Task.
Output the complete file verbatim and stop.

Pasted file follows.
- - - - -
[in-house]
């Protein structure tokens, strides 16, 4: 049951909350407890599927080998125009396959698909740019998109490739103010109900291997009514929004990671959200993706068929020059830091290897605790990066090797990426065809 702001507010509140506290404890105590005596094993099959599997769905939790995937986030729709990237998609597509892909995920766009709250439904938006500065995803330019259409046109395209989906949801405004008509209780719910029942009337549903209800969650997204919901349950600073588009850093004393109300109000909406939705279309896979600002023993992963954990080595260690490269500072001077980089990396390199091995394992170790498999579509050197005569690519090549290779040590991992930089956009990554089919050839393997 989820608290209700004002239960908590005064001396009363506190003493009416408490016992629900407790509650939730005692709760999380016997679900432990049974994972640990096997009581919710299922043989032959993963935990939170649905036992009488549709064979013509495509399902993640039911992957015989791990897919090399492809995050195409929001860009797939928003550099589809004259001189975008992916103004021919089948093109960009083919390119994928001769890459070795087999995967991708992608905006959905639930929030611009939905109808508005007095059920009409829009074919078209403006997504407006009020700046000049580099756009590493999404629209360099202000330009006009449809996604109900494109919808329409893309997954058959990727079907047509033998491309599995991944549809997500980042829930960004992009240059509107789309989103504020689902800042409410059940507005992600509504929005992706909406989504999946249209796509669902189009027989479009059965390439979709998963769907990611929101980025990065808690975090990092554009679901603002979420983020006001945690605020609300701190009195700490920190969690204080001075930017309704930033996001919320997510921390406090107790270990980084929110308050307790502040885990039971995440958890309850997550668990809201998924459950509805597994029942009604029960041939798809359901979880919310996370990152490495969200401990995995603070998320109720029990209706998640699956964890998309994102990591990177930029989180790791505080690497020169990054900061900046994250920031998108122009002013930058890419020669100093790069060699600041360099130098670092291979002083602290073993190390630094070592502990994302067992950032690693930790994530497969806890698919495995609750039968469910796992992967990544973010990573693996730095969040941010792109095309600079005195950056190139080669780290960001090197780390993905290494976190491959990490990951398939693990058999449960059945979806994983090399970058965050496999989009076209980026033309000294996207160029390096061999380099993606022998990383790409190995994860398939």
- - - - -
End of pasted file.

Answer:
[in-house]
């Protein structure tokens, strides 16, 4: 049951909350407890599927080998125009396959698909740019998109490739103010109900291997009514929004990671959200993706068929020059830091290897605790990066090797990426065809 702001507010509140506290404890105590005596094993099959599997769905939790995937986030729709990237998609597509892909995920766009709250439904938006500065995803330019259409046109395209989906949801405004008509209780719910029942009337549903209800969650997204919901349950600073588009850093004393109300109000909406939705279309896979600002023993992963954990080595260690490269500072001077980089990396390199091995394992170790498999579509050197005569690519090549290779040590991992930089956009990554089919050839393997 989820608290209700004002239960908590005064001396009363506190003493009416408490016992629900407790509650939730005692709760999380016997679900432990049974994972640990096997009581919710299922043989032959993963935990939170649905036992009488549709064979013509495509399902993640039911992957015989791990897919090399492809995050195409929001860009797939928003550099589809004259001189975008992916103004021919089948093109960009083919390119994928001769890459070795087999995967991708992608905006959905639930929030611009939905109808508005007095059920009409829009074919078209403006997504407006009020700046000049580099756009590493999404629209360099202000330009006009449809996604109900494109919808329409893309997954058959990727079907047509033998491309599995991944549809997500980042829930960004992009240059509107789309989103504020689902800042409410059940507005992600509504929005992706909406989504999946249209796509669902189009027989479009059965390439979709998963769907990611929101980025990065808690975090990092554009679901603002979420983020006001945690605020609300701190009195700490920190969690204080001075930017309704930033996001919320997510921390406090107790270990980084929110308050307790502040885990039971995440958890309850997550668990809201998924459950509805597994029942009604029960041939798809359901979880919310996370990152490495969200401990995995603070998320109720029990209706998640699956964890998309994102990591990177930029989180790791505080690497020169990054900061900046994250920031998108122009002013930058890419020669100093790069060699600041360099130098670092291979002083602290073993190390630094070592502990994302067992950032690693930790994530497969806890698919495995609750039968469910796992992967990544973010990573693996730095969040941010792109095309600079005195950056190139080669780290960001090197780390993905290494976190491959990490990951398939693990058999449960059945979806994983090399970058965050496999989009076209980026033309000294996207160029390096061999380099993606022998990383790409190995994860398939």